Cemetery of the Caimans | Paul Brooke


During the 1970s, it is estimated
one million caimans were killed by
coureiros every year.

Retrace poachers’ campfires,
kick the charred wood,
the disintegrating drying
racks. They slaughtered masses,
hundreds of thousands
of caiman here. Kneeling,
seek forgiveness for wanton
waste, shoes and handbags,
belts and wallets, skins stretched
taut then rolled tight. Out
scattered in the forest are skulls
and bones, pits and crypts
of the long dead, never honored.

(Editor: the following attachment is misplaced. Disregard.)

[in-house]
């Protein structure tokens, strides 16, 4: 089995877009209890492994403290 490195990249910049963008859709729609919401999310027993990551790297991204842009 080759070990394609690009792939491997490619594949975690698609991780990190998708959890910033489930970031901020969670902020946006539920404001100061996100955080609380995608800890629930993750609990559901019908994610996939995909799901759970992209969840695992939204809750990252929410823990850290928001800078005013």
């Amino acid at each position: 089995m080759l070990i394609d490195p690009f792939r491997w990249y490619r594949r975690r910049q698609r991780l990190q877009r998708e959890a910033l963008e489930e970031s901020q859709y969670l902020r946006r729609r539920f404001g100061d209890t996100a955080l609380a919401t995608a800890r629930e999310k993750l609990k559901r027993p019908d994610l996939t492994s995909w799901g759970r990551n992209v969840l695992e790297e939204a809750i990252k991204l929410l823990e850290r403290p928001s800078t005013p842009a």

On the river, the night’s sky
is a black vestment. The moon
is a new-faced saint. Eyes pulse
the dark margins, hundreds
of thousands of live caiman
rise miraculously from the depths.

Paul Brooke’s work has appeared in The Antioch Review, North American Review, and other publications. He is the author of Light and Matter: Poems and Photographs of Iowa, Meditations on Egrets: Poems and Photographs of Sanibel Island (Florida), and Strings: Two Yakama Indian Women.

His photographs have been exhibited in Ames, Iowa; Des Moines, Iowa; Iowa City, Iowa; and Sanibel, Florida.

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